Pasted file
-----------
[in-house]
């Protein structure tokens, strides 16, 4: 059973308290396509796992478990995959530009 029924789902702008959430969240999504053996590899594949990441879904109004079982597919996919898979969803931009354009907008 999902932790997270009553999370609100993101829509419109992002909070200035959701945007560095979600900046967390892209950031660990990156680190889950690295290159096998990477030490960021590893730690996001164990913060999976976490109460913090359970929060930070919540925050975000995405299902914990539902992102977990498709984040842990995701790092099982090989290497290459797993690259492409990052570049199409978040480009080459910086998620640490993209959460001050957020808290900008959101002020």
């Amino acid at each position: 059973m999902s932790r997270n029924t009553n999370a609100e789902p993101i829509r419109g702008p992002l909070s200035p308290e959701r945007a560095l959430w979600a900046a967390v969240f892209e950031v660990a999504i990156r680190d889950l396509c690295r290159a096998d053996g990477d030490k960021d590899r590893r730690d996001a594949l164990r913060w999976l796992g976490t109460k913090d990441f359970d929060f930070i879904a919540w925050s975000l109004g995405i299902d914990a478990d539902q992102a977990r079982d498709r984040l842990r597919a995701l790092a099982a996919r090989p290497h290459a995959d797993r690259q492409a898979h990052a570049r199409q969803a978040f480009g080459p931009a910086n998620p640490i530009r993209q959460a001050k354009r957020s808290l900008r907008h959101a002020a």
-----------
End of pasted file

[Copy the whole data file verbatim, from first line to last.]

[in-house]
């Protein structure tokens, strides 16, 4: 059973308290396509796992478990995959530009 029924789902702008959430969240999504053996590899594949990441879904109004079982597919996919898979969803931009354009907008 999902932790997270009553999370609100993101829509419109992002909070200035959701945007560095979600900046967390892209950031660990990156680190889950690295290159096998990477030490960021590893730690996001164990913060999976976490109460913090359970929060930070919540925050975000995405299902914990539902992102977990498709984040842990995701790092099982090989290497290459797993690259492409990052570049199409978040480009080459910086998620640490993209959460001050957020808290900008959101002020």
């Amino acid at each position: 059973m999902s932790r997270n029924t009553n999370a609100e789902p993101i829509r419109g702008p992002l909070s200035p308290e959701r945007a560095l959430w979600a900046a967390v969240f892209e950031v660990a999504i990156r680190d889950l396509c690295r290159a096998d053996g990477d030490k960021d590899r590893r730690d996001a594949l164990r913060w999976l796992g976490t109460k913090d990441f359970d929060f930070i879904a919540w925050s975000l109004g995405i299902d914990a478990d539902q992102a977990r079982d498709r984040l842990r597919a995701l790092a099982a996919r090989p290497h290459a995959d797993r690259q492409a898979h990052a570049r199409q969803a978040f480009g080459p931009a910086n998620p640490i530009r993209q959460a001050k354009r957020s808290l900008r907008h959101a002020a």